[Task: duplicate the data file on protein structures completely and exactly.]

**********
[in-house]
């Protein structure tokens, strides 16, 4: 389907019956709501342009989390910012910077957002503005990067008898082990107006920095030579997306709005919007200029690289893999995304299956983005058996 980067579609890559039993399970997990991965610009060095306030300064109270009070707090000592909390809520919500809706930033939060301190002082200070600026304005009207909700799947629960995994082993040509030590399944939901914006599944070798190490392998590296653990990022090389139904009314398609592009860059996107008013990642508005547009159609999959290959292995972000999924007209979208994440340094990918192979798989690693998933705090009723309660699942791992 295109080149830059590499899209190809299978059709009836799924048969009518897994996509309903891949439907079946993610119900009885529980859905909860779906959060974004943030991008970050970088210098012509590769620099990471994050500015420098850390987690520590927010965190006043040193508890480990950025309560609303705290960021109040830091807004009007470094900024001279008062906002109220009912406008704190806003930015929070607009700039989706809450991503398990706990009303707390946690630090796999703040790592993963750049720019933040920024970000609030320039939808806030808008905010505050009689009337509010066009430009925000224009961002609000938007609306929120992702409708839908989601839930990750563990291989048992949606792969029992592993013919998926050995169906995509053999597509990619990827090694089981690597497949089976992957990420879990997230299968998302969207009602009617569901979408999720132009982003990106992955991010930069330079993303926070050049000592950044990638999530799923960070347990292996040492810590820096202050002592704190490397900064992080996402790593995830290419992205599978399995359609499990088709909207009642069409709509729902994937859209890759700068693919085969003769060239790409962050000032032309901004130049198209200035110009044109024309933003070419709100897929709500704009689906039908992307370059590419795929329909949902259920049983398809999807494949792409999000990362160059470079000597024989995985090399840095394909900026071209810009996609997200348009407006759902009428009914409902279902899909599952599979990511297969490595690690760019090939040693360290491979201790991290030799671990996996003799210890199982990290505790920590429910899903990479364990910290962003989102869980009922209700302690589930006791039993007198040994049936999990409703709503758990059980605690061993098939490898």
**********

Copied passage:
[in-house]
């Protein structure tokens, strides 16, 4: 389907019956709501342009989390910012910077957002503005990067008898082990107006920095030579997306709005919007200029690289893999995304299956983005058996 980067579609890559039993399970997990991965610009060095306030300064109270009070707090000592909390809520919500809706930033939060301190002082200070600026304005009207909700799947629960995994082993040509030590399944939901914006599944070798190490392998590296653990990022090389139904009314398609592009860059996107008013990642508005547009159609999959290959292995972000999924007209979208994440340094990918192979798989690693998933705090009723309660699942791992 295109080149830059590499899209190809299978059709009836799924048969009518897994996509309903891949439907079946993610119900009885529980859905909860779906959060974004943030991008970050970088210098012509590769620099990471994050500015420098850390987690520590927010965190006043040193508890480990950025309560609303705290960021109040830091807004009007470094900024001279008062906002109220009912406008704190806003930015929070607009700039989706809450991503398990706990009303707390946690630090796999703040790592993963750049720019933040920024970000609030320039939808806030808008905010505050009689009337509010066009430009925000224009961002609000938007609306929120992702409708839908989601839930990750563990291989048992949606792969029992592993013919998926050995169906995509053999597509990619990827090694089981690597497949089976992957990420879990997230299968998302969207009602009617569901979408999720132009982003990106992955991010930069330079993303926070050049000592950044990638999530799923960070347990292996040492810590820096202050002592704190490397900064992080996402790593995830290419992205599978399995359609499990088709909207009642069409709509729902994937859209890759700068693919085969003769060239790409962050000032032309901004130049198209200035110009044109024309933003070419709100897929709500704009689906039908992307370059590419795929329909949902259920049983398809999807494949792409999000990362160059470079000597024989995985090399840095394909900026071209810009996609997200348009407006759902009428009914409902279902899909599952599979990511297969490595690690760019090939040693360290491979201790991290030799671990996996003799210890199982990290505790920590429910899903990479364990910290962003989102869980009922209700302690589930006791039993007198040994049936999990409703709503758990059980605690061993098939490898």